Sarah's Reviews > Oil!

Oil! by Upton Sinclair
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Jun 22, 11

Read in October, 2008

Don’t be deceived by the little byline on the front of new printings of this novel that says “The Inspiration for the Paramount blah blah blah movie ‘There Will Be Blood’.” From what I’ve heard from people who have seen the movie – this book is nothing like the film. In general theme, possibly, and they’ve stolen some of the characters’ names to use for their own purposes. But this is the extent of the similarity.

This is mostly the story of the rise and fall of the James Arnold Ross oil fortune as seen through the eyes of James Arnold Ross Jr. – called “Bunny” throughout the book. Bunny is completely an innocent idealist. He fails to recognize the majority of his father’s dealings are dirty and his belief in the inherent goodness of people is only reinforced when he meets up with Paul Watkins. Paul is several years his senior and the eldest son in a very poor and very religious family. Bunny is mostly interested in Paul’s seemingly pure spirit and when Paul mentions his family’s house sits on land that could be a big oil field, Bunny uses this information to get his father interested in the land simply so he can help out Paul’s impoverished family.

While investigating the land, Bunny also becomes acquainted with Ruth, Paul’s devoted sister, and Eli, Paul’s fervently religious brother. These individuals play pivotal roles as the concepts of light and dark, dirty and pure are explored throughout the novel. Bunny’s comfortable and wealthy life is contrasted with Paul’s as Bunny assists his father in gaining more and more wealth and Paul is sent off to war.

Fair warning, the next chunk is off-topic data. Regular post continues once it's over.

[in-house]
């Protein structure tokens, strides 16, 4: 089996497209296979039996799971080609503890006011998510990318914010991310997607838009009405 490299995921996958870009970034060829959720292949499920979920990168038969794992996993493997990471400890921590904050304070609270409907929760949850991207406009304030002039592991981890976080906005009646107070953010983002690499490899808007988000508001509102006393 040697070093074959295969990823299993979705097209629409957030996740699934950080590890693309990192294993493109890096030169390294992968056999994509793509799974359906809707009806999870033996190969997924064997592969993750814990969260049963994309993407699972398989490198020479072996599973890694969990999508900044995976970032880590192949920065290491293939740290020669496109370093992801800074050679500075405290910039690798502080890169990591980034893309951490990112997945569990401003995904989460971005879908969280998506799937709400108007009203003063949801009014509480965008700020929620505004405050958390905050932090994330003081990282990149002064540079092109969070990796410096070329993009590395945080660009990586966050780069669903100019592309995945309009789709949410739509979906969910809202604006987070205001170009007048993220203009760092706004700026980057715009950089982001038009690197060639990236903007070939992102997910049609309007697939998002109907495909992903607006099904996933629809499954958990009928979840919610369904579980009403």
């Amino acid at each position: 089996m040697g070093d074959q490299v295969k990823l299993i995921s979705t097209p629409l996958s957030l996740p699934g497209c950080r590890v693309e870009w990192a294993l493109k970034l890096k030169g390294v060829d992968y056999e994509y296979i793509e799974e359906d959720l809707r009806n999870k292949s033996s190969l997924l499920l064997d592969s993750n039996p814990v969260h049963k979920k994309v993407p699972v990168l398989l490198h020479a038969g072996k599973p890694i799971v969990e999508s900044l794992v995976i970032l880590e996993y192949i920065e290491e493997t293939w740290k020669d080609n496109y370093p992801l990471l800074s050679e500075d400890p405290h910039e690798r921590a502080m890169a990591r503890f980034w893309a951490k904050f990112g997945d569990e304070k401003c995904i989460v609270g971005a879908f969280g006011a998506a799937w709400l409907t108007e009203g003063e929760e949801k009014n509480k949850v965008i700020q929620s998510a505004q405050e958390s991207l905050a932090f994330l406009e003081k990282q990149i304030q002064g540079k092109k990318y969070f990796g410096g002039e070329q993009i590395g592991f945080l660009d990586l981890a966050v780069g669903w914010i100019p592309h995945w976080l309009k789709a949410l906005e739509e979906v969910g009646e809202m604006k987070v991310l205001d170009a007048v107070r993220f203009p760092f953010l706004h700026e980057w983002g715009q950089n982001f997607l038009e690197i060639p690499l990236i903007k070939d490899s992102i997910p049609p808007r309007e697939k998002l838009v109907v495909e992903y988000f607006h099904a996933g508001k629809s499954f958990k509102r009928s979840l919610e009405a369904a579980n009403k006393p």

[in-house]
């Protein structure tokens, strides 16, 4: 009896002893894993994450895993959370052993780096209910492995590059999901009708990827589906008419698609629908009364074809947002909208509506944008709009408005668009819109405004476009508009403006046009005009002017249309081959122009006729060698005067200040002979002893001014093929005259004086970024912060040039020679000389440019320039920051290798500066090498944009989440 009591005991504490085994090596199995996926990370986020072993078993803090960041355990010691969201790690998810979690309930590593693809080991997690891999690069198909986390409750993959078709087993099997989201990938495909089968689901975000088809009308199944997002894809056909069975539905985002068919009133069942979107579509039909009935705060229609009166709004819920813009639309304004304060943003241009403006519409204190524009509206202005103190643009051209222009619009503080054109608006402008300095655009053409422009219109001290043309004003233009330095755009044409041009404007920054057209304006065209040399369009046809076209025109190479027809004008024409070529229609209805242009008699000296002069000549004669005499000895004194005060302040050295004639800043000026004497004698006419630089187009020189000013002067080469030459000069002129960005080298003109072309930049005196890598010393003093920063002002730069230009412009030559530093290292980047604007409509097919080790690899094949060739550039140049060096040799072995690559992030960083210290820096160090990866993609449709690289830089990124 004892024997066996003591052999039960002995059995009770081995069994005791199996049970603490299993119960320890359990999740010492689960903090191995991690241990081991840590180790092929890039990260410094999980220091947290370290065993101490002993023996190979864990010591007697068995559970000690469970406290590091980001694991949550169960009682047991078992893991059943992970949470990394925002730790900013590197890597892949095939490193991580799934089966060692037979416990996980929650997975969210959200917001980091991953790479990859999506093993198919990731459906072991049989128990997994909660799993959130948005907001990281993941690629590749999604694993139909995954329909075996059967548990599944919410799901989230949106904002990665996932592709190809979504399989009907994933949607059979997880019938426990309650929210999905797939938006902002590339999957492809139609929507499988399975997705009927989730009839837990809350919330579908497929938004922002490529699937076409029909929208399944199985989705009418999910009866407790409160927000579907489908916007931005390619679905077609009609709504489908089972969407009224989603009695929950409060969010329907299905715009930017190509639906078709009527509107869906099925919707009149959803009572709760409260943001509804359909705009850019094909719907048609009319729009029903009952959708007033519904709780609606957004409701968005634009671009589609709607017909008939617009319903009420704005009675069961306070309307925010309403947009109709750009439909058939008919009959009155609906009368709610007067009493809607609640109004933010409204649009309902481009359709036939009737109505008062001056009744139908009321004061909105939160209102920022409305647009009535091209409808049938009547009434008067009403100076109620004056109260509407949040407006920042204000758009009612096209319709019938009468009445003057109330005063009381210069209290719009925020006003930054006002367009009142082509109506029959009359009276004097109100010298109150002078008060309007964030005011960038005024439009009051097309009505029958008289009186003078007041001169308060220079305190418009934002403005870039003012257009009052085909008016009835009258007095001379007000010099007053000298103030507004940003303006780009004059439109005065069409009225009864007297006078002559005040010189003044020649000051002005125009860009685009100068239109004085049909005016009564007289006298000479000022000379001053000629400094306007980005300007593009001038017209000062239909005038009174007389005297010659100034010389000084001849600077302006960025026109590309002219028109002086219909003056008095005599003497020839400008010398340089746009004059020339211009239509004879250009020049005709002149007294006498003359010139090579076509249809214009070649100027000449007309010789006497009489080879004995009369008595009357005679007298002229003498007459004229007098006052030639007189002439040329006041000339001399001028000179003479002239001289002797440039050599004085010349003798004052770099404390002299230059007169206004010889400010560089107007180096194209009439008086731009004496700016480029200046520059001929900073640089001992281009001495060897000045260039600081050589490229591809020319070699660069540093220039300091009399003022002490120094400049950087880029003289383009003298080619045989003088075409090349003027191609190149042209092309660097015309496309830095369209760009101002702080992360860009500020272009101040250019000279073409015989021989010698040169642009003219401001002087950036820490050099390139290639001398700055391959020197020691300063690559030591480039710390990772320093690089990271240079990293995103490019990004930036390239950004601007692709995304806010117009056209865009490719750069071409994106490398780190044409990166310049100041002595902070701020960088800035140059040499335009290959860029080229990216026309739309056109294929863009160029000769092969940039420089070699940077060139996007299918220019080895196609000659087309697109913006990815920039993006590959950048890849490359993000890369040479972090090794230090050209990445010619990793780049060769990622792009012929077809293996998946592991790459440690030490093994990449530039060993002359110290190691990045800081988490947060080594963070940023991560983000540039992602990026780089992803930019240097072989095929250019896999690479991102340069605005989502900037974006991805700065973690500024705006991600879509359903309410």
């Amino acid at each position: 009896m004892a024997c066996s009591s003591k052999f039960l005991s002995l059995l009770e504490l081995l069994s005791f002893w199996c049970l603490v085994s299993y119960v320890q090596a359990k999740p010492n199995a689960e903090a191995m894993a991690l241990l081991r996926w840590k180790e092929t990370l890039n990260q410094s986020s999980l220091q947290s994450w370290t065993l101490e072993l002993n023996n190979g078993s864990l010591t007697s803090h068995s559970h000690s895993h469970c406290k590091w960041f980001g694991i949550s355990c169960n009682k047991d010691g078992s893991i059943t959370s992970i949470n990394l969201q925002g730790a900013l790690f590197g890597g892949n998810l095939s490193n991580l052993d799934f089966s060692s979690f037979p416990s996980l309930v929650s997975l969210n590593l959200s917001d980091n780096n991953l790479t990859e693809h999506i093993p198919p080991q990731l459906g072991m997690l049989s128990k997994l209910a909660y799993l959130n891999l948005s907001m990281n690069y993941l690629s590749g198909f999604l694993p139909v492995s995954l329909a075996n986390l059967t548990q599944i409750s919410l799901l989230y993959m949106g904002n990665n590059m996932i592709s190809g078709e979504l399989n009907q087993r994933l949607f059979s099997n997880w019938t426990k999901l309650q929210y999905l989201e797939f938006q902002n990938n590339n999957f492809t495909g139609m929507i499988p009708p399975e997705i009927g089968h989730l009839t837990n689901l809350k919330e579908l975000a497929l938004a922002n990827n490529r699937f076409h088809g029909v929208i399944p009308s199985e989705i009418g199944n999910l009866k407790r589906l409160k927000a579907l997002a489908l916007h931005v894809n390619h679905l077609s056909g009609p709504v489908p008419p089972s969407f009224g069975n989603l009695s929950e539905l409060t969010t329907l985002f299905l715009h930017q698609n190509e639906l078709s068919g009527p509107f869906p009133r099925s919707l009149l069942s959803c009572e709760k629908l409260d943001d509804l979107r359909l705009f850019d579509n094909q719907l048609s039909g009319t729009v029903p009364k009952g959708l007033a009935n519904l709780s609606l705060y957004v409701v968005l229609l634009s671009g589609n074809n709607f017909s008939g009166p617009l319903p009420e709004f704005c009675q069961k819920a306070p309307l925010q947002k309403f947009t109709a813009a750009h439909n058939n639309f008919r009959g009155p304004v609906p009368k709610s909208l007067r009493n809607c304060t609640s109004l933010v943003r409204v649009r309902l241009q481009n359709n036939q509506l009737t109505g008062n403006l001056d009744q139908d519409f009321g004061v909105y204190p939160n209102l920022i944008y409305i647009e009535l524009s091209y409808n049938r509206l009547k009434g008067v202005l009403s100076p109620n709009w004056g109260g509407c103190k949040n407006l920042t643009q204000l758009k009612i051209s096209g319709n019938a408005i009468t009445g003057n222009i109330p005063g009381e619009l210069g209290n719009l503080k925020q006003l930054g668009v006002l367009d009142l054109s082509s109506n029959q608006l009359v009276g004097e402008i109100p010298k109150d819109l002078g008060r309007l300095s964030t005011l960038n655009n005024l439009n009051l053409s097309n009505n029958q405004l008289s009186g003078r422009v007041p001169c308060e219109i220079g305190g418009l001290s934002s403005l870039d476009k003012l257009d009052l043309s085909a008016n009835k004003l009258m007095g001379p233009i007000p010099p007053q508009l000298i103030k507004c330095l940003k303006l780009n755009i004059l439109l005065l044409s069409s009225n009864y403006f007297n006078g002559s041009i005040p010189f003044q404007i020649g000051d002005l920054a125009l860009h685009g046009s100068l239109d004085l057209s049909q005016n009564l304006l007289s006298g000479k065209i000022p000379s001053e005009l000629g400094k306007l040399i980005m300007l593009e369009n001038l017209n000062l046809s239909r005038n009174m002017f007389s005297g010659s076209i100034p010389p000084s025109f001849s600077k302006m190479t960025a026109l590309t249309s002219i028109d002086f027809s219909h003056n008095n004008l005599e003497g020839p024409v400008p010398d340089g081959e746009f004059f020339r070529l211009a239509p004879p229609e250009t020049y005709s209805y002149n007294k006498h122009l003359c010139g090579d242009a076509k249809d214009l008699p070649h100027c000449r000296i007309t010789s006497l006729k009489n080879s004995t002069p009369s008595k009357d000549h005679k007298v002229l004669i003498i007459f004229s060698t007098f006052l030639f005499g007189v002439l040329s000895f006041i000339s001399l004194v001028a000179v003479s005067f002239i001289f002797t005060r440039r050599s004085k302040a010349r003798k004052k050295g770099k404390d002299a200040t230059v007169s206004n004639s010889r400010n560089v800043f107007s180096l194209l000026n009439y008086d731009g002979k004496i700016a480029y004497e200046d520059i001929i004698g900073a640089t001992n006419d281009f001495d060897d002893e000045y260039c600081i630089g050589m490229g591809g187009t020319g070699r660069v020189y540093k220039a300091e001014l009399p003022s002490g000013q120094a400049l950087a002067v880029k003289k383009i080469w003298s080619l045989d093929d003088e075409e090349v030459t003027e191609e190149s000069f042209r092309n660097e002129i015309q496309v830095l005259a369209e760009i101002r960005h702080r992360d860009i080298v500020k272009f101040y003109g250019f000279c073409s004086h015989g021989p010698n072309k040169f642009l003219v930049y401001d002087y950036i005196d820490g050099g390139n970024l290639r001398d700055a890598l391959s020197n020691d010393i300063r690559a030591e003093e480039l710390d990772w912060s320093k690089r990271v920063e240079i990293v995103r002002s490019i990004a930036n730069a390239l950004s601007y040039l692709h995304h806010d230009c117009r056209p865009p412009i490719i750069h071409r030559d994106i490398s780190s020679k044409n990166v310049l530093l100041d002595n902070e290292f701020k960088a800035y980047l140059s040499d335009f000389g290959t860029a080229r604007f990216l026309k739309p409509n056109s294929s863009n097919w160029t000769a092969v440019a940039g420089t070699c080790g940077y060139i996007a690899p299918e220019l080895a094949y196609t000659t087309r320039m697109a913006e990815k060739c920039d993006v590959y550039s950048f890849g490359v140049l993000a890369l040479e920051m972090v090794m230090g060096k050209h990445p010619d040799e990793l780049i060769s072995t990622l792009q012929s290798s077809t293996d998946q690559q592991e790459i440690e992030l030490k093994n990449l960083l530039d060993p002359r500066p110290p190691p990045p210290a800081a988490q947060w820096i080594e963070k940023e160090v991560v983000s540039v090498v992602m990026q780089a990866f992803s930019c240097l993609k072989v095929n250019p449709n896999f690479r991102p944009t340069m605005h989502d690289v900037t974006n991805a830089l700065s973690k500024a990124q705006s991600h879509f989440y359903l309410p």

When first there’s an oil strike and then Bunny begins attending college, he’s introduced to Bolshevism and idea that what his father is doing may be less than honest. Then Paul returns from Russia as a socialist, and Bunny’s opinions concerning big business and the rights of the worker are more solidified as he continues in his idolization of Paul. Despite his opinions being the very definition of opposition to what he works for, Bunny’s father continues to support him and his socialist friends while still fighting to eke as much money as he can from the average man’s pocket. Their differences come to a head when Bunny’s father finds himself being forced to flee the country after getting in a partnership with a man named Vernon Roscoe – who sticks his fingers into the government and attempts to buy two successive Presidencies and jilt the military out of cheap oil.
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